He talks emotionally, but eloquently, about the “tragedy” of seeing rhinos mutilated and killed “for absolutely no reason, apart from human greed and pure stupidity and poor education... It’s just mind-boggling.”

In 2012, Pietersen wept in front of his coach because of “bullying” via a spoof Twitter account, @KPGenius (which he suspected was set up by his teammates) that left him “mentally completely broken”.

Pietersen expects that sportsmen will always have to act the hard man to hide any sense of vulnerability. “That’s honestly just the way sport is. And that’s why you get so many cases of depression and guys go to drink.”

He also believes that another dual-nationality player would be under the same kinds of pressure that forced him to bury his South African identity for so long.

“I probably tried too hard to be English and I think the shackles have been released. I’m now just being me. I love Africa and I’ll tell people I’m South African, and you can’t argue: ‘But you played for England?’ I don’t care if I played for England — I. Am. South African. England gave me the most amazing opportunity to fulfil a childhood dream. I love England for everything England ever did for me. But I think you are what you are when you’re born and where you’re brought up.”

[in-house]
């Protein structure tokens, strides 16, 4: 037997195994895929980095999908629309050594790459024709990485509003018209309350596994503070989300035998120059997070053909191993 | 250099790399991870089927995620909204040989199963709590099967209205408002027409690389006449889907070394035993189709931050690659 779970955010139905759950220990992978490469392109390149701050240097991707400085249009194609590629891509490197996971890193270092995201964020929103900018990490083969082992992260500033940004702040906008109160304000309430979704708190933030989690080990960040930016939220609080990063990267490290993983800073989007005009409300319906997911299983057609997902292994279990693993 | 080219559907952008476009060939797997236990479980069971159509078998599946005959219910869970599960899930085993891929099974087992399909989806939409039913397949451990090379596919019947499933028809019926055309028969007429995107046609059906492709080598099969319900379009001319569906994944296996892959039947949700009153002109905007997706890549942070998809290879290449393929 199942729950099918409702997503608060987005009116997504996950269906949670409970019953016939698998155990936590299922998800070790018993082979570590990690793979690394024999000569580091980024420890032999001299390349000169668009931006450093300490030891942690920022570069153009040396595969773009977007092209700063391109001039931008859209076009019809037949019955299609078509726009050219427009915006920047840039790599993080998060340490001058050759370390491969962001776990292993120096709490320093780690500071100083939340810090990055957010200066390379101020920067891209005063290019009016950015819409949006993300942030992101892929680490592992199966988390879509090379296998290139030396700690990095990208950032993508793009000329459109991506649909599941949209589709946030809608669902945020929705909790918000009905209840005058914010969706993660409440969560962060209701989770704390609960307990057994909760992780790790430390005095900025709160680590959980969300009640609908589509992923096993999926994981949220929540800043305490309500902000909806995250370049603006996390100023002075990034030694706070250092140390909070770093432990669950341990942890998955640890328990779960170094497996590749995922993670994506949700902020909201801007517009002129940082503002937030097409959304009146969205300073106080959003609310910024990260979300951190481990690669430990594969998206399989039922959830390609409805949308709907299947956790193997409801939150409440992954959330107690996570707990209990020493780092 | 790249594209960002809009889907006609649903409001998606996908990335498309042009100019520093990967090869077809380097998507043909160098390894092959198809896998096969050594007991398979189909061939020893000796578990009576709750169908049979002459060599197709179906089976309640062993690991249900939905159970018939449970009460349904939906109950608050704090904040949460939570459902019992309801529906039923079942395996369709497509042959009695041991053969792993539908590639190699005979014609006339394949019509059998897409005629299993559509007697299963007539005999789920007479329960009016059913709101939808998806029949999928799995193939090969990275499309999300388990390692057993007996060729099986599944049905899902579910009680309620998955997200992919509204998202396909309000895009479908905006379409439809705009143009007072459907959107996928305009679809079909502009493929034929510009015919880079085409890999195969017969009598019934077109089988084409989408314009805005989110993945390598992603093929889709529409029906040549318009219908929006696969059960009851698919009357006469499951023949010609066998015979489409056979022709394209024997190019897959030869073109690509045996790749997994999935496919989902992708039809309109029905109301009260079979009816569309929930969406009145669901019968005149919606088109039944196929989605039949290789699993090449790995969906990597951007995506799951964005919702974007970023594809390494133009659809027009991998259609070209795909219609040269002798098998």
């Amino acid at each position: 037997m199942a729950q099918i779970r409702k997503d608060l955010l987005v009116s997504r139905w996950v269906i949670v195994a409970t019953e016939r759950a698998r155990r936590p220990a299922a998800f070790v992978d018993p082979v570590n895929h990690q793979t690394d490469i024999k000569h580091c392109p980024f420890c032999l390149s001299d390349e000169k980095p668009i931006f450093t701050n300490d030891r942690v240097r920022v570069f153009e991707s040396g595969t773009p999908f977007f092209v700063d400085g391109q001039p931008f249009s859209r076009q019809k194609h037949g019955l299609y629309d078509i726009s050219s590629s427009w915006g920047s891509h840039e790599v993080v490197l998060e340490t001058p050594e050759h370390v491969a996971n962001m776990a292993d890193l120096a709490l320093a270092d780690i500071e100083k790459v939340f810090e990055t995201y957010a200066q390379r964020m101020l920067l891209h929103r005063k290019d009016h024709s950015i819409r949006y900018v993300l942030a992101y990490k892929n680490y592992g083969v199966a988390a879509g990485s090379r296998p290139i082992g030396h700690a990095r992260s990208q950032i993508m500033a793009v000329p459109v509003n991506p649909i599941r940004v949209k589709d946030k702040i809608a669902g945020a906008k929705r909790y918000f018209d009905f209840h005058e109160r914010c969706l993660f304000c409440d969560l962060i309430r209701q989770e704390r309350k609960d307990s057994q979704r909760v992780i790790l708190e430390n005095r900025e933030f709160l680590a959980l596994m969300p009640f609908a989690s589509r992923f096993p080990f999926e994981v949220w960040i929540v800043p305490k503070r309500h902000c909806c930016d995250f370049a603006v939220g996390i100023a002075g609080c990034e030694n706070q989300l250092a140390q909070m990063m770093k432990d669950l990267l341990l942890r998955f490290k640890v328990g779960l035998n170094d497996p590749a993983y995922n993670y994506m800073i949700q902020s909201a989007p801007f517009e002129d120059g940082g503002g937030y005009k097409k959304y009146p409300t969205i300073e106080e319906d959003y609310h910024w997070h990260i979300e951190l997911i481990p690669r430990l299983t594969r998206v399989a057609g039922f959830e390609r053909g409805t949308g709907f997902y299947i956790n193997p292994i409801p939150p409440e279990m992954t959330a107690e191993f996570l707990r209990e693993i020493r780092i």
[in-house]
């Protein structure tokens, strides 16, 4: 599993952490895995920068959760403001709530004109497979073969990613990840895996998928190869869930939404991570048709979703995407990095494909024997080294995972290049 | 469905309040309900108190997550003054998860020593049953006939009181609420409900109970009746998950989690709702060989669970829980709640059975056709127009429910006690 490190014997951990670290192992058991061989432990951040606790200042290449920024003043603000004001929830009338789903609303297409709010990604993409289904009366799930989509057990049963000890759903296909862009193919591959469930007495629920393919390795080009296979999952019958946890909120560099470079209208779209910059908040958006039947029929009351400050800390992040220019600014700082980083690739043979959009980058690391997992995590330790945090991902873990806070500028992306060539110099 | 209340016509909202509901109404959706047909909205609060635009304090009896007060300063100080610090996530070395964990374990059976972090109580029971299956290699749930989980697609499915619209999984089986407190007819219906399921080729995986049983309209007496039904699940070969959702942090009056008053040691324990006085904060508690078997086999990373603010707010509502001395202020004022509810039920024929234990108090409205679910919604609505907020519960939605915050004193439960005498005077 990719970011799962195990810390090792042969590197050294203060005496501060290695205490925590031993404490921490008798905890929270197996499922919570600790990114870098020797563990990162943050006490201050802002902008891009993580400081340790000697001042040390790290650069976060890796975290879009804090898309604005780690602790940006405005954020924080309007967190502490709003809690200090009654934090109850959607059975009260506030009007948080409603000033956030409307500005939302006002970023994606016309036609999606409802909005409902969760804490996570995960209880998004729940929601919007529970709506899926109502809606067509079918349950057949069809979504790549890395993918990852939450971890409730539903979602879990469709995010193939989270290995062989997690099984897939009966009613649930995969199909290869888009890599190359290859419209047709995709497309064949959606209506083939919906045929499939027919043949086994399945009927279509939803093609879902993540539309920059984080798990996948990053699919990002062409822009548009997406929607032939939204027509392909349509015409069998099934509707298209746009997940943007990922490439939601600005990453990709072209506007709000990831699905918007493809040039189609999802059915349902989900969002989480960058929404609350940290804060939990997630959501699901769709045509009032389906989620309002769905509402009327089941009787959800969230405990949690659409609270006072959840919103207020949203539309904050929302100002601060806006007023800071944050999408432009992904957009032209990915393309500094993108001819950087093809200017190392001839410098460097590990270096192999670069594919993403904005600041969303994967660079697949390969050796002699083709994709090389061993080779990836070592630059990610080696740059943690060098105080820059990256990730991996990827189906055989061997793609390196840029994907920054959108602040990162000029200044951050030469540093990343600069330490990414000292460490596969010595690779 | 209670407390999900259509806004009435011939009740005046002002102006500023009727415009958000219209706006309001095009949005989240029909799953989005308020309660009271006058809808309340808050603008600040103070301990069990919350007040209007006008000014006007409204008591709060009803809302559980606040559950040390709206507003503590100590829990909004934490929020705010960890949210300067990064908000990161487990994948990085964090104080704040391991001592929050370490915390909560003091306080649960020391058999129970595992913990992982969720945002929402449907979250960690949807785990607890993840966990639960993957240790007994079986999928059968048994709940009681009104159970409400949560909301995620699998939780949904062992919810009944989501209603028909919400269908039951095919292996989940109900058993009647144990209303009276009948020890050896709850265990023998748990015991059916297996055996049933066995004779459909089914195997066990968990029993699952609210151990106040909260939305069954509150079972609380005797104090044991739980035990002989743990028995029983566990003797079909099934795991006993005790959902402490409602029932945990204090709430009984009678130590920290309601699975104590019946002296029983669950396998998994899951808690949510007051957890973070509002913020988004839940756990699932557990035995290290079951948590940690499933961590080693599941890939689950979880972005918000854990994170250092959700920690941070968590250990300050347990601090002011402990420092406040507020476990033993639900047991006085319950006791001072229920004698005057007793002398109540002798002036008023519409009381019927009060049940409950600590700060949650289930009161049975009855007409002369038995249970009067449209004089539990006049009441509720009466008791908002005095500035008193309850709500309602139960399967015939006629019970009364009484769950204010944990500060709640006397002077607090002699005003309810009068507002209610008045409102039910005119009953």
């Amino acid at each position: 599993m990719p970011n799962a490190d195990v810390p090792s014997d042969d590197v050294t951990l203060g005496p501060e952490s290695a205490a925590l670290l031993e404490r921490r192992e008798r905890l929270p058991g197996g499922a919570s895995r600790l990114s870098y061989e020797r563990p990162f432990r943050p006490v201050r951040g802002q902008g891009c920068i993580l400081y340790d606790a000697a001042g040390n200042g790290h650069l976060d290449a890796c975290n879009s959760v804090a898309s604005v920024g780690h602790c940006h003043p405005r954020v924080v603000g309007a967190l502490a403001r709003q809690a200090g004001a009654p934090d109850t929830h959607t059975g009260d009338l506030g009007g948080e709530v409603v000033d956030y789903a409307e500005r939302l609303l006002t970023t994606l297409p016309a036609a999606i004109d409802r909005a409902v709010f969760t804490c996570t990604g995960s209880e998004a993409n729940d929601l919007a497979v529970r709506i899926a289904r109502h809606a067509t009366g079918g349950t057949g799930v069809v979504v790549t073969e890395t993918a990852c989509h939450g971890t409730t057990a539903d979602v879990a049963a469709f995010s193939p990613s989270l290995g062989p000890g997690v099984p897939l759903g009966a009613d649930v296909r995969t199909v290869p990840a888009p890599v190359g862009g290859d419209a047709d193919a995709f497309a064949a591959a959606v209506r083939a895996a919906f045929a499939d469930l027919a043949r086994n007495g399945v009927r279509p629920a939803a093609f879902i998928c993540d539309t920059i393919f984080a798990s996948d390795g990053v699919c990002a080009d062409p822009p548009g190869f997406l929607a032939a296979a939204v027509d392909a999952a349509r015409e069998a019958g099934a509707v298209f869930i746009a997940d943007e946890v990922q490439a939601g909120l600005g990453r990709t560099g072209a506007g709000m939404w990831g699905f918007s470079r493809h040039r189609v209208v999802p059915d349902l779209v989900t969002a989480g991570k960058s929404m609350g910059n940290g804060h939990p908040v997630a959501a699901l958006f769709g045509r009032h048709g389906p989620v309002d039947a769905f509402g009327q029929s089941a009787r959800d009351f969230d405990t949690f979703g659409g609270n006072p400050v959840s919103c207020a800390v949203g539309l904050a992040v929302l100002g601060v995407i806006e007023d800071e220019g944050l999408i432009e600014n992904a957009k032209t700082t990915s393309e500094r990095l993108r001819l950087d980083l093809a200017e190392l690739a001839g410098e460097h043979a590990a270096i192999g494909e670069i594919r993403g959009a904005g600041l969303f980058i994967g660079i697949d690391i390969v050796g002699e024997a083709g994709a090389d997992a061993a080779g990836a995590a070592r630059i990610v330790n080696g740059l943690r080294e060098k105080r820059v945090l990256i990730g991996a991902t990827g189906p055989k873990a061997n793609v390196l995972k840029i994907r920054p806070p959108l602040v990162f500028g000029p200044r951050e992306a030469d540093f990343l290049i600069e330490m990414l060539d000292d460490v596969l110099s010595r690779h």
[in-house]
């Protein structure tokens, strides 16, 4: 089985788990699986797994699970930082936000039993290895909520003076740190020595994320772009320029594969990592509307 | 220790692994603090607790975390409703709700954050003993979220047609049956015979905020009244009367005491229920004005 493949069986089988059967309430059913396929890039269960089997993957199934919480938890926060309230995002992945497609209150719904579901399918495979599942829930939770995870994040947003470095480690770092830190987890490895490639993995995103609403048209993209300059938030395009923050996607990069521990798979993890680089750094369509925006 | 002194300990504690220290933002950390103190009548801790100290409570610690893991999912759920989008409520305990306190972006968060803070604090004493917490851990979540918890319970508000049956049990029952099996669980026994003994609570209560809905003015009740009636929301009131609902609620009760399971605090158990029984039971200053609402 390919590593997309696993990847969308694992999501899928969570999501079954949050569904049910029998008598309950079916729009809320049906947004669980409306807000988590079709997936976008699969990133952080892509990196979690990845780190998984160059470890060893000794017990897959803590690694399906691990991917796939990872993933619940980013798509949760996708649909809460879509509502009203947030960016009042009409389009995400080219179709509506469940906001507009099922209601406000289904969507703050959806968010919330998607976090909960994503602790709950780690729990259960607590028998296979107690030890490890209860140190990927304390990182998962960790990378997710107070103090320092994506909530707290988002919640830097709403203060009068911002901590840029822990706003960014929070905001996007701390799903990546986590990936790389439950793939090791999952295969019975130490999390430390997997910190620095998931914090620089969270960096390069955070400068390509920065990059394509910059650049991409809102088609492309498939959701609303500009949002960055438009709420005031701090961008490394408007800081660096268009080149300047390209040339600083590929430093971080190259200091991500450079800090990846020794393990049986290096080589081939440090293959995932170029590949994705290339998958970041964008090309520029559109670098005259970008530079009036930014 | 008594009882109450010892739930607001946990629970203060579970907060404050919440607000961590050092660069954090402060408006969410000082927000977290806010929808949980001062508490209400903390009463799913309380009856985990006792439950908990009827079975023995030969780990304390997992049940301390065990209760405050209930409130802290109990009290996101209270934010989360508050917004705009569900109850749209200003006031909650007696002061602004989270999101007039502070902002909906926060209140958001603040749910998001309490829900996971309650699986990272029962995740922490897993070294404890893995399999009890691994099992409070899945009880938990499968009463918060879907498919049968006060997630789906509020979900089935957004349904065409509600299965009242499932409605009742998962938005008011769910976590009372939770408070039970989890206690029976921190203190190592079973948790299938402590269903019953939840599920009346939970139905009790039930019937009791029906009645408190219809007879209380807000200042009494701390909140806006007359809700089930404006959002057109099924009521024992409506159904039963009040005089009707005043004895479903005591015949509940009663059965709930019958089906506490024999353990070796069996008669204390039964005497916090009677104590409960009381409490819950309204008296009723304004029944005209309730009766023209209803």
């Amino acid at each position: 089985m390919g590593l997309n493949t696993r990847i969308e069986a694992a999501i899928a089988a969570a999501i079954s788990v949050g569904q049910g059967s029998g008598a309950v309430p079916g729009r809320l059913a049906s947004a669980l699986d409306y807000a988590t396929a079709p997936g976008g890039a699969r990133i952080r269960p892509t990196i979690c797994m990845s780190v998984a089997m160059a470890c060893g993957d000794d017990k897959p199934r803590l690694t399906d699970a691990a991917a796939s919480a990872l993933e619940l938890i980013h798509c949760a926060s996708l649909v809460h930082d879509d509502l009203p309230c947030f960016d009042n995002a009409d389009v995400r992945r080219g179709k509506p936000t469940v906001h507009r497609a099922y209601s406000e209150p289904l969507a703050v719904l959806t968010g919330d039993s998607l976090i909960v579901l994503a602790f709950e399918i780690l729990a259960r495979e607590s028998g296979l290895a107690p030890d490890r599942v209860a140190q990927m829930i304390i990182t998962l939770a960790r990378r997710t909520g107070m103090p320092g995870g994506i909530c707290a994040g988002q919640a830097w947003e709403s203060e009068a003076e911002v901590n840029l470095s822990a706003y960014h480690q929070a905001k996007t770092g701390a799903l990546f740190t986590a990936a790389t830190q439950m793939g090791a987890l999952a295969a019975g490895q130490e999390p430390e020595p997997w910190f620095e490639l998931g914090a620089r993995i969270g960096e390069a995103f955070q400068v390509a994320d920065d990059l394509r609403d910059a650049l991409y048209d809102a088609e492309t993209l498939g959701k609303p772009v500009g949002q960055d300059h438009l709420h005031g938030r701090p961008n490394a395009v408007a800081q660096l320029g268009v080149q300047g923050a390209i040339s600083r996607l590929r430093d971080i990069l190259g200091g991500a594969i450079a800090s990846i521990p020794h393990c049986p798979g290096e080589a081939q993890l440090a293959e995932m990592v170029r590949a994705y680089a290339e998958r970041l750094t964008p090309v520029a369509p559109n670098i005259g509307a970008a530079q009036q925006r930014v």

You didn’t say that when you were captaining England, I interject. “You can’t say that when you’re playing,” he shrugs.

Perhaps the most conspicuous sign of his too-eager-to-please attempt to fit in was the Three Lions tattoo on his left tricep. Though his parents called it “a mistake” and his England career ended in acrimony, he insists he would never get rid of it.

“I wonder if he might be tempted to get a three rhinos tattoo. Pietersen laughs. “It’s not like I’m going to go, macho: ‘Oh, I’m the rhino man, I need to put a rhino on myself.’ No, not at all. The rangers that have to go in and see what happens on a daily basis — they are the heroes. I’m just lucky enough to be a messenger.”

(‘Save This Rhino’ starts on National Geographic on June 17)